Business

Inflation in Turkey over 16% tested for new central bank chief

© Reuters. FILE PHOTO: The new governor of Turkey’s Central Bank, Kavcioglu, in Ankara

ISTANBUL (Reuters) – Turkey’s annual inflation rate surged above 16% in March for the first time since mid-2019. The data showed Monday that the central bank’s new governor, Sahap Kavcioglu, was pressured to maintain tight policies following his surprise appointment.

Consumer prices were up 16.19% year over year, up 16.11% in a Reuters poll and 15.61% in February. Inflation remains well above an official target of 5% and has been in double digits for the most part for the past four years.

Monthly CPI inflation was 1.08%, according to the Turkish Statistical Office, compared to a Reuters poll forecast of 1.04%.

The former governor of the central bank, Naci Agbal, raised the key interest rate from 10.25% to 19%. But it was ousted on March 20 – after just four months of use and two days after a final rate hike – causing the lira to drop 12% to near record lows.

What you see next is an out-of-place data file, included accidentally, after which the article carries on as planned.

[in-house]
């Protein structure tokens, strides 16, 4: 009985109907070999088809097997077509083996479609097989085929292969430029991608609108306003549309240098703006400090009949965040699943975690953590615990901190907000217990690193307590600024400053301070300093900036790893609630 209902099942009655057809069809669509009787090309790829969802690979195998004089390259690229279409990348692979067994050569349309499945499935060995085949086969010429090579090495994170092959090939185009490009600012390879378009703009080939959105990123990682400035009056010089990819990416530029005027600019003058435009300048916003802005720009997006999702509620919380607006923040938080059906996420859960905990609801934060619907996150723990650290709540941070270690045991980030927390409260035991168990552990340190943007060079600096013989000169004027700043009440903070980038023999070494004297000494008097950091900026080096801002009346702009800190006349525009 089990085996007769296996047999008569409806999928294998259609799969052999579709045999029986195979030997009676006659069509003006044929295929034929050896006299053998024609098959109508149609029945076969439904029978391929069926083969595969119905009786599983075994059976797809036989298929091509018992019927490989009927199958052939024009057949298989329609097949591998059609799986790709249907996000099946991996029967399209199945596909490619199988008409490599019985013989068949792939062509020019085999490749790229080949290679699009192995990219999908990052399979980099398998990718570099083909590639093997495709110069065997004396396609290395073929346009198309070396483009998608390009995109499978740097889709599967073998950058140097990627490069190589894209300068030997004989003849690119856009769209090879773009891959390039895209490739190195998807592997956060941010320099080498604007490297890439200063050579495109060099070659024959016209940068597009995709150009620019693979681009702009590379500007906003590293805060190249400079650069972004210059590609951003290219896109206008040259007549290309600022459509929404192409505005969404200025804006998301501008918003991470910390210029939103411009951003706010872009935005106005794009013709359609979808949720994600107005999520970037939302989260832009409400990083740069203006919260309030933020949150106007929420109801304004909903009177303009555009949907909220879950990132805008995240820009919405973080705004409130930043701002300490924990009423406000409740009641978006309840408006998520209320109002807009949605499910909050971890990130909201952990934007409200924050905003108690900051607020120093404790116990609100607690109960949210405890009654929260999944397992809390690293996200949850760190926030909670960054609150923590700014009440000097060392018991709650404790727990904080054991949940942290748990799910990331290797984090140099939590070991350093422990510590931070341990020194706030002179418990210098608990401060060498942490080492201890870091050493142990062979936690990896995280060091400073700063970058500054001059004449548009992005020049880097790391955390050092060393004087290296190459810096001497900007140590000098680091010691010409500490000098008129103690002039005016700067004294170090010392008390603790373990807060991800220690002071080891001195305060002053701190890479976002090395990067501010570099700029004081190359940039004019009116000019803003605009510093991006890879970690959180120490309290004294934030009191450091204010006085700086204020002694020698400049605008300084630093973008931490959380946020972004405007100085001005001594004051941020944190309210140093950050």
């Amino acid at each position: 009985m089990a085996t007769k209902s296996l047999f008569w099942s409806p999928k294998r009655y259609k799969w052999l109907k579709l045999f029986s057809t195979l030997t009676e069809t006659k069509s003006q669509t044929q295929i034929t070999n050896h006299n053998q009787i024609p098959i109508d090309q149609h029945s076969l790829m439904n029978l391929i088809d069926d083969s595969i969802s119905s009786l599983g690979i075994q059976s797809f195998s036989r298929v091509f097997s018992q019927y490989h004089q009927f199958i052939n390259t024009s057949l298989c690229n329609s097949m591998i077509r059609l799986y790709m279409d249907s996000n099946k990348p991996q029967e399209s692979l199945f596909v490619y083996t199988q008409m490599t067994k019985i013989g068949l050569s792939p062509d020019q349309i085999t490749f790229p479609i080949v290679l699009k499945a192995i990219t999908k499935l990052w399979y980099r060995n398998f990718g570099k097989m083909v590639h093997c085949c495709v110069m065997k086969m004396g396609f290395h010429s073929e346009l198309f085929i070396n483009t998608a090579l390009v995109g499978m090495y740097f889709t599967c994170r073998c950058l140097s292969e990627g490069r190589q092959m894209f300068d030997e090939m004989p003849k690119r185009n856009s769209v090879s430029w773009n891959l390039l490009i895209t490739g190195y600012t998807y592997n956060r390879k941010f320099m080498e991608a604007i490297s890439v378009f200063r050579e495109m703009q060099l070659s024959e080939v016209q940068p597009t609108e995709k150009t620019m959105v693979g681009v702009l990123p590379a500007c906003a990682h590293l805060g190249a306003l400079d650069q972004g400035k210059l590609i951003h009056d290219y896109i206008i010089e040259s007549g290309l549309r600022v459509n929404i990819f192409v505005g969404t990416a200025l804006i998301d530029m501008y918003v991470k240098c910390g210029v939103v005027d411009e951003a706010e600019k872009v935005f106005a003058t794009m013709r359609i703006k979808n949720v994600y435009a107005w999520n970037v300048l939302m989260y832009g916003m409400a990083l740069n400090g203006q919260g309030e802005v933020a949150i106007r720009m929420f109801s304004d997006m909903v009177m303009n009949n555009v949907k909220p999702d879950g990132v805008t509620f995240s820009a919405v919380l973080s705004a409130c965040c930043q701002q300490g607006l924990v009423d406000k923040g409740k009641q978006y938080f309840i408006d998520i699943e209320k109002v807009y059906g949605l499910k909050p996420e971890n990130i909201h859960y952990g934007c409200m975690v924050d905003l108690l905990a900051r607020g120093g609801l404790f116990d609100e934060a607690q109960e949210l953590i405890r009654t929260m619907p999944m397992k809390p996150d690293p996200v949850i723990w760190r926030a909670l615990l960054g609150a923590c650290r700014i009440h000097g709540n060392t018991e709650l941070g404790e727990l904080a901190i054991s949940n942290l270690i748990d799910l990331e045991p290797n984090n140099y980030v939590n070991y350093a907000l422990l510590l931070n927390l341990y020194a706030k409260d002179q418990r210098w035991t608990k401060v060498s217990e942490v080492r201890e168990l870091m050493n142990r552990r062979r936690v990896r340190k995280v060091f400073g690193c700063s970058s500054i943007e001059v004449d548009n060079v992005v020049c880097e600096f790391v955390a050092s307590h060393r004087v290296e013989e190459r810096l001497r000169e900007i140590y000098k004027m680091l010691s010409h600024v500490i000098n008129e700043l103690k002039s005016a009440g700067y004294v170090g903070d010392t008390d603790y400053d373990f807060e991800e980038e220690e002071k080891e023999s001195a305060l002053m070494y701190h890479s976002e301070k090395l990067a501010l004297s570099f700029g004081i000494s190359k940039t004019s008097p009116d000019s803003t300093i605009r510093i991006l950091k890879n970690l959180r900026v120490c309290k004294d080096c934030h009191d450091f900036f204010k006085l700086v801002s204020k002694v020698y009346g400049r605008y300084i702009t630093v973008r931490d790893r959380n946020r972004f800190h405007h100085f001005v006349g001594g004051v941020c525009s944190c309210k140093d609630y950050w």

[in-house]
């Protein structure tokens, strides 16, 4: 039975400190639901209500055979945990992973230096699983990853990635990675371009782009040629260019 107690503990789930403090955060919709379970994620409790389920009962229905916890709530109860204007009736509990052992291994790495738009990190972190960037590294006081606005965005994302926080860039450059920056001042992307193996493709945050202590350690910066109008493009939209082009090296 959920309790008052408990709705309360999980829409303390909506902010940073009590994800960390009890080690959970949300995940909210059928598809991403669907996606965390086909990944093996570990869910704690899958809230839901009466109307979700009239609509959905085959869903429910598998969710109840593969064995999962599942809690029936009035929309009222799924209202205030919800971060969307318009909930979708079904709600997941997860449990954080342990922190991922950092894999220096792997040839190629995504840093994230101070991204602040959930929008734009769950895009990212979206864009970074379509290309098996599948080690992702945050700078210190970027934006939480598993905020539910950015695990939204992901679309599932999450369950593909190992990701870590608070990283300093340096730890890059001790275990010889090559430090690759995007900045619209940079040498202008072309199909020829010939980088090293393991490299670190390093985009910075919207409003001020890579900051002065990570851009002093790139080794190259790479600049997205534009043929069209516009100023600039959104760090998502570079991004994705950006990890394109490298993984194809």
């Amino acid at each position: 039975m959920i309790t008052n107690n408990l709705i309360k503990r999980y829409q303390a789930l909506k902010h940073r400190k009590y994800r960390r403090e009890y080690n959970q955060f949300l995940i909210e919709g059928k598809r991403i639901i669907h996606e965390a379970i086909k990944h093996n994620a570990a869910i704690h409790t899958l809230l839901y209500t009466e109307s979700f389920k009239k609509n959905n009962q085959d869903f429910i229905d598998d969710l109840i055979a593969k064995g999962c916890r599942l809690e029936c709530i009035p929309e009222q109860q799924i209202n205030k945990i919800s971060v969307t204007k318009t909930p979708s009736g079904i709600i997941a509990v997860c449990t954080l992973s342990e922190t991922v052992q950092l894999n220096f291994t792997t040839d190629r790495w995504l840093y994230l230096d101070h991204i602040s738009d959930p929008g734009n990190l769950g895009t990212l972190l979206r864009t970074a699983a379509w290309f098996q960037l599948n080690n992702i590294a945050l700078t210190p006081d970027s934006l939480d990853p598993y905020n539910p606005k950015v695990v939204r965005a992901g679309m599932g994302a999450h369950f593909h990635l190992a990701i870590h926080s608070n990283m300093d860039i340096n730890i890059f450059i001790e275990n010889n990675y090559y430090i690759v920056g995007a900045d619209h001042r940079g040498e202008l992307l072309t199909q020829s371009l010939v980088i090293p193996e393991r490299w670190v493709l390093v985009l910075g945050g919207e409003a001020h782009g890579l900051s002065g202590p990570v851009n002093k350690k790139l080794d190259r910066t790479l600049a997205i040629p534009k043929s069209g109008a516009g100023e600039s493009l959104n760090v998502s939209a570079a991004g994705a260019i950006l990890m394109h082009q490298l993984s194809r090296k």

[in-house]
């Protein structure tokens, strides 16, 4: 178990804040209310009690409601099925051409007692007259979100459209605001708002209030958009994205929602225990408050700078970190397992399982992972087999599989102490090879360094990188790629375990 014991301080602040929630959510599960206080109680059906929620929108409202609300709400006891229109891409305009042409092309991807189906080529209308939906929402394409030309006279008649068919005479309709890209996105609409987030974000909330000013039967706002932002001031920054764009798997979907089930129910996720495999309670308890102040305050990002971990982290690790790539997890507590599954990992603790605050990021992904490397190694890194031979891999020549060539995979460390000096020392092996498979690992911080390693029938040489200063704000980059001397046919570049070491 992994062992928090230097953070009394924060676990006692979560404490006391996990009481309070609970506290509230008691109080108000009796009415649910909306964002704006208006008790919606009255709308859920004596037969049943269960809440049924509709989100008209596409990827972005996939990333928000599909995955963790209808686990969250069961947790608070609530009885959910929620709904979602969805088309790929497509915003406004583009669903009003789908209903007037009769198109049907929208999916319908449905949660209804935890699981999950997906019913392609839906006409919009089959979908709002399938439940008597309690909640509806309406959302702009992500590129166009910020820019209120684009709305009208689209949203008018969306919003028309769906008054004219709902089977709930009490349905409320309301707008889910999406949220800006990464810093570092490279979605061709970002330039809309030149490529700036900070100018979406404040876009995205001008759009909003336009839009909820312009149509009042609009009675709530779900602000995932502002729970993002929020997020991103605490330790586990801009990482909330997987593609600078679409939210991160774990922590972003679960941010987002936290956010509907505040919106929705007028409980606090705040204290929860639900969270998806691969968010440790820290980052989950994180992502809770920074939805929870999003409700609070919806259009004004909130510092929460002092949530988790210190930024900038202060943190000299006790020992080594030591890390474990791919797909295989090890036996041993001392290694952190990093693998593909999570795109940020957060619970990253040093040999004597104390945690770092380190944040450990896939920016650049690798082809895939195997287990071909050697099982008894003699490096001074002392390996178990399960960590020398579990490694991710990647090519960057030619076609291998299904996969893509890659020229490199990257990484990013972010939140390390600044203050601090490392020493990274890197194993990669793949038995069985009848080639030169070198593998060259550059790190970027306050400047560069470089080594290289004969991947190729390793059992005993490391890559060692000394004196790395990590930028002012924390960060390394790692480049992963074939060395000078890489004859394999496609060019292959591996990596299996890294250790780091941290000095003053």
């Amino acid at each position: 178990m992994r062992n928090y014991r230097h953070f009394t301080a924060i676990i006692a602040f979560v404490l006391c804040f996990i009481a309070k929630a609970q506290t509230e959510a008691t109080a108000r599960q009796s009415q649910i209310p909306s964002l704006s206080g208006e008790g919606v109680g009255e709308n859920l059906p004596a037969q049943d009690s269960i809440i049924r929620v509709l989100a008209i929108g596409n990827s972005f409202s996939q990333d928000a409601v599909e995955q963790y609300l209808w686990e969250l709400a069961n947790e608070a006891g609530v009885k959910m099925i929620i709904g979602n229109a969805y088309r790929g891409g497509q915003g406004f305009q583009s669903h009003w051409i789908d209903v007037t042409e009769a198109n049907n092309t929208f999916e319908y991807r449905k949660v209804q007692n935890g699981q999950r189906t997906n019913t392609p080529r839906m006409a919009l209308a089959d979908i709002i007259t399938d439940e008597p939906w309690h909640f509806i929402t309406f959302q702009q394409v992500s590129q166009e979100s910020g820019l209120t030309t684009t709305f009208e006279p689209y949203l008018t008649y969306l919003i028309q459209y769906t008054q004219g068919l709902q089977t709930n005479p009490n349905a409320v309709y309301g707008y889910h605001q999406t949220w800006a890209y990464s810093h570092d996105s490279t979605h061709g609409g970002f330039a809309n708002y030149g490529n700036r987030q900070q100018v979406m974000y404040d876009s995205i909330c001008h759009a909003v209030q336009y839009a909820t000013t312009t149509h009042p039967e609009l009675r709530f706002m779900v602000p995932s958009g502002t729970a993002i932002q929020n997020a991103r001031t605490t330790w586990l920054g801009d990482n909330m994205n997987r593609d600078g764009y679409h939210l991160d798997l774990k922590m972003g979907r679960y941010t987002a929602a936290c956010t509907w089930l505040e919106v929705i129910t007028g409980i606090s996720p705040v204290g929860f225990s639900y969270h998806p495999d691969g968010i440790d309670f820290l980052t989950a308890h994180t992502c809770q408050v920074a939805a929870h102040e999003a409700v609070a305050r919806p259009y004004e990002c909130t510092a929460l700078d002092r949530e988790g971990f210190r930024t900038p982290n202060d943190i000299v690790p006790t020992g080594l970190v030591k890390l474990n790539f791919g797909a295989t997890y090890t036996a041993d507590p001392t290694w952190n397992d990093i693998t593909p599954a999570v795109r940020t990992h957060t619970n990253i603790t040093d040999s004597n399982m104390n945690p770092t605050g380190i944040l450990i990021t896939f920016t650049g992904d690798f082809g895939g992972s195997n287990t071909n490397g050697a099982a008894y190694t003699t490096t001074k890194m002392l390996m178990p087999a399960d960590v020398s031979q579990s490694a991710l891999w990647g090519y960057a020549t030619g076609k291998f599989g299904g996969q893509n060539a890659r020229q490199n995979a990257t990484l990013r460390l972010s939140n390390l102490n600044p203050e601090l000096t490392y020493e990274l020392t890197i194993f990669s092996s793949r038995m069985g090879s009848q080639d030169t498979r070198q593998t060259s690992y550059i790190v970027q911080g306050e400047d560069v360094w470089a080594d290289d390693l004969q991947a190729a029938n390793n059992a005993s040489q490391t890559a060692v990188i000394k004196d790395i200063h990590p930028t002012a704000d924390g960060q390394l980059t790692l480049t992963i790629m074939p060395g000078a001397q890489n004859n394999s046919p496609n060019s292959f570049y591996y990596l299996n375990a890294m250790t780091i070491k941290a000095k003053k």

President Tayyip Erdogan abruptly ousted four bank chiefs in less than two years, hurting Turkey’s monetary credibility and contributing to the long-term decline in the currency, which in turn has driven headline inflation through imports.

Kavcioglu has criticized tight policies in the past, including Erdogan’s unorthodox claim that high interest rates cause inflation. Still, he has been telling investors and bankers over the past few weeks that high inflation will keep interest rates high.

The producer price index rose by 4.13% in March compared to the previous month, which corresponds to an annual increase of 31.2%.

The monthly surge in CPI price was supported by demand in health, education and hospitality groups, including restaurants, after coronavirus measures were eased.

The annual increase was due to higher energy and import prices, which increased transport-related prices by almost 25%.

According to a forecast from February, the central bank expected inflation of no more than 17% in March and a little more in April. Analysts predict it will rise through April, when Goldman Sachs (NYSE 🙂 expects a high of 18%.

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